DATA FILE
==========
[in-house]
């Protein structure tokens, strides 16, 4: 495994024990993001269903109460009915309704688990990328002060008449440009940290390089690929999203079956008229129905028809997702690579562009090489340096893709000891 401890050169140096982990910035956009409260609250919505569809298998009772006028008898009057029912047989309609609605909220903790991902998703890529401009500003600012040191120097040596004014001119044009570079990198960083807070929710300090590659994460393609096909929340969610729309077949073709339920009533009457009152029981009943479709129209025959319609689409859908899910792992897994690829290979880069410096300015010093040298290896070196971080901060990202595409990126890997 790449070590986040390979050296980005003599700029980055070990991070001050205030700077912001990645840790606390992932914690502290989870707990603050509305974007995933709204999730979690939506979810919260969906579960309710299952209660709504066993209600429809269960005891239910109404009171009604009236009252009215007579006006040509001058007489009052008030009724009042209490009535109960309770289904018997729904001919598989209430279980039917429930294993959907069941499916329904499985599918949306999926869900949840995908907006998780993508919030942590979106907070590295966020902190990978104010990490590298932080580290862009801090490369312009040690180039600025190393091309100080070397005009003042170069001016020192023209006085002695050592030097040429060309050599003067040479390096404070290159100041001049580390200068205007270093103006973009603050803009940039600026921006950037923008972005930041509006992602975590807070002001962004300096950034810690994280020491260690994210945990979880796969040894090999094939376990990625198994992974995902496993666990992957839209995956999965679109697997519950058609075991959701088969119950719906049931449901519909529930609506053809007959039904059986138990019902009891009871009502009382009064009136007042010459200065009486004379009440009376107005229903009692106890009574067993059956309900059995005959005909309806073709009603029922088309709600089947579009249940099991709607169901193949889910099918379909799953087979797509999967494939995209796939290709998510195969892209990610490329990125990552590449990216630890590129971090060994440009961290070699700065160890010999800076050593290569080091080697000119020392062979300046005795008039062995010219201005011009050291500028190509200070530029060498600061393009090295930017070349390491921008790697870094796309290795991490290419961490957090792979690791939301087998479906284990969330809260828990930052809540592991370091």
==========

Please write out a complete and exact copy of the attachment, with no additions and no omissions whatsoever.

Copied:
[in-house]
């Protein structure tokens, strides 16, 4: 495994024990993001269903109460009915309704688990990328002060008449440009940290390089690929999203079956008229129905028809997702690579562009090489340096893709000891 401890050169140096982990910035956009409260609250919505569809298998009772006028008898009057029912047989309609609605909220903790991902998703890529401009500003600012040191120097040596004014001119044009570079990198960083807070929710300090590659994460393609096909929340969610729309077949073709339920009533009457009152029981009943479709129209025959319609689409859908899910792992897994690829290979880069410096300015010093040298290896070196971080901060990202595409990126890997 790449070590986040390979050296980005003599700029980055070990991070001050205030700077912001990645840790606390992932914690502290989870707990603050509305974007995933709204999730979690939506979810919260969906579960309710299952209660709504066993209600429809269960005891239910109404009171009604009236009252009215007579006006040509001058007489009052008030009724009042209490009535109960309770289904018997729904001919598989209430279980039917429930294993959907069941499916329904499985599918949306999926869900949840995908907006998780993508919030942590979106907070590295966020902190990978104010990490590298932080580290862009801090490369312009040690180039600025190393091309100080070397005009003042170069001016020192023209006085002695050592030097040429060309050599003067040479390096404070290159100041001049580390200068205007270093103006973009603050803009940039600026921006950037923008972005930041509006992602975590807070002001962004300096950034810690994280020491260690994210945990979880796969040894090999094939376990990625198994992974995902496993666990992957839209995956999965679109697997519950058609075991959701088969119950719906049931449901519909529930609506053809007959039904059986138990019902009891009871009502009382009064009136007042010459200065009486004379009440009376107005229903009692106890009574067993059956309900059995005959005909309806073709009603029922088309709600089947579009249940099991709607169901193949889910099918379909799953087979797509999967494939995209796939290709998510195969892209990610490329990125990552590449990216630890590129971090060994440009961290070699700065160890010999800076050593290569080091080697000119020392062979300046005795008039062995010219201005011009050291500028190509200070530029060498600061393009090295930017070349390491921008790697870094796309290795991490290419961490957090792979690791939301087998479906284990969330809260828990930052809540592991370091």